As we continue the march towards splitting data out of the application, the idea of a end of file becomes totally outdated. In other words, we request a list of records...read the list till exhausted and we are done. We really don't know, or even care where those records came from...let alone if they actually have anything to do with the idea that we reached some end of file. While much of the modern new languages that pull data from a server are moving away from the idea of end of file, the mv system is 30 years old. Way back then the idea of data processing was to read punched cards to the end of file mark. As systems transformed from cards to tape, and to *active* databases we have moved farther and farther away from the idea of eof. This system had this idea correct, and that was in a punched card era.
This has always been a pet peeve of mine. If you open a file, most languages generate some type of trappable error. To me, when a file open fails, that should not generate a trappable error. The system should certainly have a means for informing one that the file does not exist...but a trappable error?...that is crazy!. Trying to open a file that does not exist does make a error in my book. No less than then a search for name is not a error...but simply that the name does not exist. The elegant approach that mv uses is to wrap all open commands in a nice then/else structure.
The same goes for reading a record. Again, in pick when a read for a non existing record occurs, it is the ELSE clause of the command that executes. All records are written by a string key id of YOUR choosing. There is NO auto number scheme built in. Whatever id you use, this becomes a primary key.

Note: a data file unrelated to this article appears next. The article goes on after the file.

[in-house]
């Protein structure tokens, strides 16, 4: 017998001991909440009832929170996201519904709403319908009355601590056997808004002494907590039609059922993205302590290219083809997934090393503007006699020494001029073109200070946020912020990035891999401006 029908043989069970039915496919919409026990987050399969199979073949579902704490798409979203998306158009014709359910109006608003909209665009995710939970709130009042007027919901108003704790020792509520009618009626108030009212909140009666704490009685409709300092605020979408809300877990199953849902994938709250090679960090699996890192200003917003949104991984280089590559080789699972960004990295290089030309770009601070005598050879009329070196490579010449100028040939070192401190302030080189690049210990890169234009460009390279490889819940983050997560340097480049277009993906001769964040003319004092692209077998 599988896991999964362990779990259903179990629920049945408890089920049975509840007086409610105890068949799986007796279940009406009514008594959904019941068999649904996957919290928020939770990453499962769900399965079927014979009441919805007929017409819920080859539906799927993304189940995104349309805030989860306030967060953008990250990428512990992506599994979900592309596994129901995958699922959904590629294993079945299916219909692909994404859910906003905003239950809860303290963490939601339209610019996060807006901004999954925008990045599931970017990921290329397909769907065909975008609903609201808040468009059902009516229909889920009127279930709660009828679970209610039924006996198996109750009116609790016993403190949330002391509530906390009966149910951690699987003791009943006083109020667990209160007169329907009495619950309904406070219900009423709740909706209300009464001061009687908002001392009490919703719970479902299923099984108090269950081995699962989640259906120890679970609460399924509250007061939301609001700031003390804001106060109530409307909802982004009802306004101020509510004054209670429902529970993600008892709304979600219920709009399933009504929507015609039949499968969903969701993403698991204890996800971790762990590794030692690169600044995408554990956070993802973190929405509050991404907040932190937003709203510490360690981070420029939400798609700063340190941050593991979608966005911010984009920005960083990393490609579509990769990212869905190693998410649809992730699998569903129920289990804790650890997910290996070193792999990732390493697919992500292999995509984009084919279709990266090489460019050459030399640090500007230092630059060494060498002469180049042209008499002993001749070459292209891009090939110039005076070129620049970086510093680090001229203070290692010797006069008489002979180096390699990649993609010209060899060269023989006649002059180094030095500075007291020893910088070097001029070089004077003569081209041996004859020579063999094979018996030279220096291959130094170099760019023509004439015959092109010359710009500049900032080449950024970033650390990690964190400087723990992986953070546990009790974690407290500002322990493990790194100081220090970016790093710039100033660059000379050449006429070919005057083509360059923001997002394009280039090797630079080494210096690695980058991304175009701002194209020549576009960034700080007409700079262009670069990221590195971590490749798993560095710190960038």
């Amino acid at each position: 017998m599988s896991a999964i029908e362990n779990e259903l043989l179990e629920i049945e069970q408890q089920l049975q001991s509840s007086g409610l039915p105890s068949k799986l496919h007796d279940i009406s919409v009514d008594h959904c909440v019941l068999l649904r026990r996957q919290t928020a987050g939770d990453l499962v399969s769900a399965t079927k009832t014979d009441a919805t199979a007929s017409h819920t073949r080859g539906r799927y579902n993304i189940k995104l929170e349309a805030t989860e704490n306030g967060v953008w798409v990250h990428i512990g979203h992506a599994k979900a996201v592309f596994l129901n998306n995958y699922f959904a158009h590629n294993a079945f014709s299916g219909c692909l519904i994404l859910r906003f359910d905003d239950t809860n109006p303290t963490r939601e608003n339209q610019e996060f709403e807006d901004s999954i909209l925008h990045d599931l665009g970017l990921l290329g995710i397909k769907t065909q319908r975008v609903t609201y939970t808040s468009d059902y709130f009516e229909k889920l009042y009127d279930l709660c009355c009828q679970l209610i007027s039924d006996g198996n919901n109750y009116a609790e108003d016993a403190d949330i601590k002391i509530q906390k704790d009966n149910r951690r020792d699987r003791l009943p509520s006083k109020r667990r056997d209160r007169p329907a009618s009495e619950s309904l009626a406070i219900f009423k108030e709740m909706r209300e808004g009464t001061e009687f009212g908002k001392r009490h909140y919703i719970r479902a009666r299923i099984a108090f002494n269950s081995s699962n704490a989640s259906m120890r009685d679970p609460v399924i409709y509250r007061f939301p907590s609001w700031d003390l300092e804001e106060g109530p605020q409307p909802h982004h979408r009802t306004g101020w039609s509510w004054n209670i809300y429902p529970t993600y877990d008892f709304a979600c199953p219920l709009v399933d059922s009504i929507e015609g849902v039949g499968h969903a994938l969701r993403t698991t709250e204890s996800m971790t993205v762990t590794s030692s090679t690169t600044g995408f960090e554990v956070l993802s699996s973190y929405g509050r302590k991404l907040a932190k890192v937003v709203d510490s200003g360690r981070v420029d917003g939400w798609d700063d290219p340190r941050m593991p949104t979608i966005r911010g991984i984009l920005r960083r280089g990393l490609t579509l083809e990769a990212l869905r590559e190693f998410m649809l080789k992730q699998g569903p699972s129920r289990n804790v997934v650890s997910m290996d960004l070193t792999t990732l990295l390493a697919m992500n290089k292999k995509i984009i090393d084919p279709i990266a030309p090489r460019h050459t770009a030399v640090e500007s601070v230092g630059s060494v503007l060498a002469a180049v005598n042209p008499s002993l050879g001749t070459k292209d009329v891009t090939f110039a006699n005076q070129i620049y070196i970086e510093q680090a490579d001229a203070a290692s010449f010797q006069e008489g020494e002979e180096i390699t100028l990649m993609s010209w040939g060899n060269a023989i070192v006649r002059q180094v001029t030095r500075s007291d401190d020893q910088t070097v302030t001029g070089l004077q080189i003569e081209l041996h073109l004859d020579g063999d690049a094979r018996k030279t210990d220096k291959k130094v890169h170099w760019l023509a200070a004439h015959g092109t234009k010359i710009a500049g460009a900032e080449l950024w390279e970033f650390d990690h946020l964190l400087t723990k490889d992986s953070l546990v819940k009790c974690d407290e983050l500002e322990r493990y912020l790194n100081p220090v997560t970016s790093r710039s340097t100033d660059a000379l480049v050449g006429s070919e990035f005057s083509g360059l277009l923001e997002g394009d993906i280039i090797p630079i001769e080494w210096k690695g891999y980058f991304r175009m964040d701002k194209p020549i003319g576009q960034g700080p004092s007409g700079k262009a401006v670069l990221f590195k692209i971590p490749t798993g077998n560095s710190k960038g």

Conclusion:

The processing speed of a mv system is really that of how fast it can process strings. In the 1980's many mv systems vendors had custom built micro code processors that would execute pick code directly. Ultimate computers was one well known vendor that built boards that you would shove into DEC and Honeywell machines that worked on this principal. General Automation also played around with a what they called a Vulture board. However, by the 1990's the speed of the Intel chip was closing the gap between custom built "string" processors and a standard of the shelf chip. Soon, there was no need for these custom built solutions as the standard Intel PC chip became *much* faster.

The concepts and ideas contained in the design of multi-valued systems really was a future vision of what a ideal data system should be. Anyone who has experienced a mv database first hand will at first react with very low impression of the system. As one begins to use, and understand a mv system, one gets the sense of how simple, and yet how incredible powerful such a system is. Anything that so is simple and yet so powerful for sure marks the sign of a genius at work.

Some current popular mv vendors are:

Pick systems (now raining data) with their "d3" line of data products. They are the original mv company that licensed their technology to many vendors. www.picksys.com

IBM has a line of mv products http://www-3.ibm.com/software/data/u2/

jBase A windows/Linux mv database clone that compiles Pick code into C++ www.jbase.com

Pick newsgroup: comp.databases.pick

Newsgroups Faq: http://www.jes.com/cdp/cdp_faqx.html

You can contact me at:

Albert D. Kallal    kallal@msn.com